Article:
The Man Who Loves Bears!

In the mountains of West Virginia, Joel Rosenthal, 74, raises his bear cubs, five of them, on a wildlife refuge.

Rosenthal, a retired biologist, founded Point of View Farm in 2000 to get away from people. In interviews he admits to preferring four-legged animals to the two-legged variety.

“There’s nobody that lives on my side of the river for miles,” he told WVVA, “When I run across the river, I run into these two-legged animals wearing clothes, and they make funny noises and they scare me.”

Rosenthal cares for orphaned and injured wildlife until they’re ready to live on their own. The bear cubs, in particular, he protects during hunting season. The bears are raised in his own house, and Rosenthal spends his days napping with them, nursing them by hand, and hiking with them.

“It’s really special to be able to hike around with two or three bear cubs that are just following me,” he told the New York Post. “I really have to pinch myself all the time because I can’t believe I’m doing this — that I have this relationship with these animals.”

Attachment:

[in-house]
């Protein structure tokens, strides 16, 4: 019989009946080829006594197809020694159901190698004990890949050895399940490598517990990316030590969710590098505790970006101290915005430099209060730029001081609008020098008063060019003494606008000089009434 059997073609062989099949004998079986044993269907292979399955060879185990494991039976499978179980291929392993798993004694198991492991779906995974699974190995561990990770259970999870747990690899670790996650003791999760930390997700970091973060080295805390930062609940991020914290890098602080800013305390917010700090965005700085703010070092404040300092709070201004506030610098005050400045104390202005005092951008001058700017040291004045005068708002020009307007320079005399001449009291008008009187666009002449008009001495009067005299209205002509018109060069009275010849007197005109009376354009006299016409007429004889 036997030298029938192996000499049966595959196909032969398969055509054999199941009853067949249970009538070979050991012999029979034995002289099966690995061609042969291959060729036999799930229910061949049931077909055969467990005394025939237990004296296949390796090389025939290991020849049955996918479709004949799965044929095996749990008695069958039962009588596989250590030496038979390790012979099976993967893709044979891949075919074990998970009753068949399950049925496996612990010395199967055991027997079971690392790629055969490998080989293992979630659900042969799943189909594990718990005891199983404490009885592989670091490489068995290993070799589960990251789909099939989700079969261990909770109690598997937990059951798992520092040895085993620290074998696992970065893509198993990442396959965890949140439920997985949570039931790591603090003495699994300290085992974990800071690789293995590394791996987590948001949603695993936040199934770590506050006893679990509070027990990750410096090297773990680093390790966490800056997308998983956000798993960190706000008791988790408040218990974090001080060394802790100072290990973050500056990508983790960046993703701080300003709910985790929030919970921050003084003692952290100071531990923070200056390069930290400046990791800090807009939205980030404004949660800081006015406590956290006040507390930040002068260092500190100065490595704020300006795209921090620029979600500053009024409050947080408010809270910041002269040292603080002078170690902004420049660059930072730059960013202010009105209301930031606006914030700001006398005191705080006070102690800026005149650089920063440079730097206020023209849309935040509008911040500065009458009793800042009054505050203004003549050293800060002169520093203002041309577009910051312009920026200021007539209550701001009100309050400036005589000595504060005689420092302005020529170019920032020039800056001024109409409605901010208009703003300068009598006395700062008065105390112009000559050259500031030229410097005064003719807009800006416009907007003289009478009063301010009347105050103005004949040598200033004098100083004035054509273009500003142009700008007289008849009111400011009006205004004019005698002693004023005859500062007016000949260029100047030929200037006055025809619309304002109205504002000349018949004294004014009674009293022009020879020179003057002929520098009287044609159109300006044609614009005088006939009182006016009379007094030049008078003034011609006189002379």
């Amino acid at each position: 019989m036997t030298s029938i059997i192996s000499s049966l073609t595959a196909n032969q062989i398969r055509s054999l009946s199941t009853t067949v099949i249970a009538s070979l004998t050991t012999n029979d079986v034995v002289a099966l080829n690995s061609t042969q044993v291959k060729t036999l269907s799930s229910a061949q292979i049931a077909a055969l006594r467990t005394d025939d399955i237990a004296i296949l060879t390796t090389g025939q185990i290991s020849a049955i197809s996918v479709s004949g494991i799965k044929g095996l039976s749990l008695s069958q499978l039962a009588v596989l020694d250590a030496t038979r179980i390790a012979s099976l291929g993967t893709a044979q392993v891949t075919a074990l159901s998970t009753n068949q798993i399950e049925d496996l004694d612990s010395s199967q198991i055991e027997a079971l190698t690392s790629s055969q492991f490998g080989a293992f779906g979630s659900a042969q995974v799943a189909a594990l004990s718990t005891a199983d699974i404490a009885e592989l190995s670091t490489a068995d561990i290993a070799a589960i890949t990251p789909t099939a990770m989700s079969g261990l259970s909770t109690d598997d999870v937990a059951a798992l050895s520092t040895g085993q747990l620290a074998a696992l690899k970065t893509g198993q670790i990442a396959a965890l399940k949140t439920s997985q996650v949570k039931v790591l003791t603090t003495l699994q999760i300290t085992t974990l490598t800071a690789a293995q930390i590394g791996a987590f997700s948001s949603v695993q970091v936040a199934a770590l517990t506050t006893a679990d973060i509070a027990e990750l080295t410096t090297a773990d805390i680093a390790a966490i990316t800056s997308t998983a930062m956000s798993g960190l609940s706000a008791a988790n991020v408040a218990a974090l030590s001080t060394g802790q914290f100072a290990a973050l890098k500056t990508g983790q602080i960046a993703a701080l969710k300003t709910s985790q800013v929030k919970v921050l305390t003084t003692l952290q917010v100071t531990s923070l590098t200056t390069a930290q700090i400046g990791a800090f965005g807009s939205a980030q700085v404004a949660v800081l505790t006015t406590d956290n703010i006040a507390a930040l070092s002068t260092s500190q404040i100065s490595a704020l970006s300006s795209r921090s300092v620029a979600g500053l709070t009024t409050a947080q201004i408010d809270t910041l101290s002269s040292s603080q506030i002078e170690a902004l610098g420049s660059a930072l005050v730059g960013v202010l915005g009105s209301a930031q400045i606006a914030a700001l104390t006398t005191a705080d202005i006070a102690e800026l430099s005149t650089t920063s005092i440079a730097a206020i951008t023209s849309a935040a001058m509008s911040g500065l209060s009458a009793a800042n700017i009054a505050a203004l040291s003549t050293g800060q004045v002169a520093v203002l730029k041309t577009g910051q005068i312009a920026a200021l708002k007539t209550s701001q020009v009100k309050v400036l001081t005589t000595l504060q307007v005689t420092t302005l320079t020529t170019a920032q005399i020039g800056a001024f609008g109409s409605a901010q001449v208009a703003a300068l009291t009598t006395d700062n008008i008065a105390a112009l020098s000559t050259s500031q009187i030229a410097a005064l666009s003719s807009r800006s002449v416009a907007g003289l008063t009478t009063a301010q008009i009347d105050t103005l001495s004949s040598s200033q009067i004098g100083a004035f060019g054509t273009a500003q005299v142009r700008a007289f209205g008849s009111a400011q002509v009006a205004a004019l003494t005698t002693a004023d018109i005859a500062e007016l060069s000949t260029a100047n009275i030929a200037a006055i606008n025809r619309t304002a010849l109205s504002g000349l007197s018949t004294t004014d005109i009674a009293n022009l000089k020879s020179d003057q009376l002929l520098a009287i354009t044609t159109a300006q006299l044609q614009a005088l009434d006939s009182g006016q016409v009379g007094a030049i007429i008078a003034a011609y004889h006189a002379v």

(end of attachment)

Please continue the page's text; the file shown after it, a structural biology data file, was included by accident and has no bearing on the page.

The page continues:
His dream however was not so easily realized. Rosenthal took a case all the way to the Virginia State Supreme Court to assure his right to care for the animals.

In 2005, the Department of National Resources in Virginia had issued him a cease and desist order. After a four-year legal battle (Rosenthal represented himself), he won the right to care for the bears and other animals on his farm.

He admits there might be some danger in raising wild bears but throws out the received wisdom of avoiding the animals entirely. “I consider bears to be very, very safe, but all the statistics bail that out, regardless of anything that I am prejudiced about,” he told the Post. “In North America over the last 100 years plus, I believe that there are 60 or 70 documented cases of black bears actually killing anybody.”

Rosenthal has never be hurt by interacting with black bears!

One Response to “The Man Who Loves Bears!”

  1. Hunting Sara says:

    “I consider bears to be very, very safe”
    Exactly my opinion as well. I had the chance to see quite a few bears last year in Canada, some as close to as 5 meters during a hike and not once did they care about me. They look up and just keep going. If you leave them their personal space they couldn’t care less about humans walking by. We aren’t food to them and as long as they don’t feel threatened, there is no reason for them to attack someone.

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